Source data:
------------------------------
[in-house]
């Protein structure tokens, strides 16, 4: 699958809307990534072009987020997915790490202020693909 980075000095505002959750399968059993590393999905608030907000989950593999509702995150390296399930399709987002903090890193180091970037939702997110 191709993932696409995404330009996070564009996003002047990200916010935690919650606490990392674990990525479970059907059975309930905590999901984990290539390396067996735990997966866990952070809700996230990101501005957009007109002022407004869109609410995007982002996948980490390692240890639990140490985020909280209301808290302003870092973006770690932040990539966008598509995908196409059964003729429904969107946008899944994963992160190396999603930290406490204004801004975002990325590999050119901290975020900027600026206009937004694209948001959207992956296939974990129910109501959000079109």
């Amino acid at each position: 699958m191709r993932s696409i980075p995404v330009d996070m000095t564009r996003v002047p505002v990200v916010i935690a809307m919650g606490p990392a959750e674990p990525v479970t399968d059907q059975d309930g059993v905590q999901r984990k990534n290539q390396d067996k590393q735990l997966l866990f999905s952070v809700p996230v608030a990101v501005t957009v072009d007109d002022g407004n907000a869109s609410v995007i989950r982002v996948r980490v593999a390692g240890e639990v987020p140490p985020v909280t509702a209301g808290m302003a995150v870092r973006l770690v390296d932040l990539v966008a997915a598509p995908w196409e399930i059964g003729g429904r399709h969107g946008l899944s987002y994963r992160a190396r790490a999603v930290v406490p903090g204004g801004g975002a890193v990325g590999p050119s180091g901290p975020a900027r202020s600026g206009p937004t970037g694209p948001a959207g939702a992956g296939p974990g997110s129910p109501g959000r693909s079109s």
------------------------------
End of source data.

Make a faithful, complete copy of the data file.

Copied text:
[in-house]
């Protein structure tokens, strides 16, 4: 699958809307990534072009987020997915790490202020693909 980075000095505002959750399968059993590393999905608030907000989950593999509702995150390296399930399709987002903090890193180091970037939702997110 191709993932696409995404330009996070564009996003002047990200916010935690919650606490990392674990990525479970059907059975309930905590999901984990290539390396067996735990997966866990952070809700996230990101501005957009007109002022407004869109609410995007982002996948980490390692240890639990140490985020909280209301808290302003870092973006770690932040990539966008598509995908196409059964003729429904969107946008899944994963992160190396999603930290406490204004801004975002990325590999050119901290975020900027600026206009937004694209948001959207992956296939974990129910109501959000079109």
């Amino acid at each position: 699958m191709r993932s696409i980075p995404v330009d996070m000095t564009r996003v002047p505002v990200v916010i935690a809307m919650g606490p990392a959750e674990p990525v479970t399968d059907q059975d309930g059993v905590q999901r984990k990534n290539q390396d067996k590393q735990l997966l866990f999905s952070v809700p996230v608030a990101v501005t957009v072009d007109d002022g407004n907000a869109s609410v995007i989950r982002v996948r980490v593999a390692g240890e639990v987020p140490p985020v909280t509702a209301g808290m302003a995150v870092r973006l770690v390296d932040l990539v966008a997915a598509p995908w196409e399930i059964g003729g429904r399709h969107g946008l899944s987002y994963r992160a190396r790490a999603v930290v406490p903090g204004g801004g975002a890193v990325g590999p050119s180091g901290p975020a900027r202020s600026g206009p937004t970037g694209p948001a959207g939702a992956g296939p974990g997110s129910p109501g959000r693909s079109s």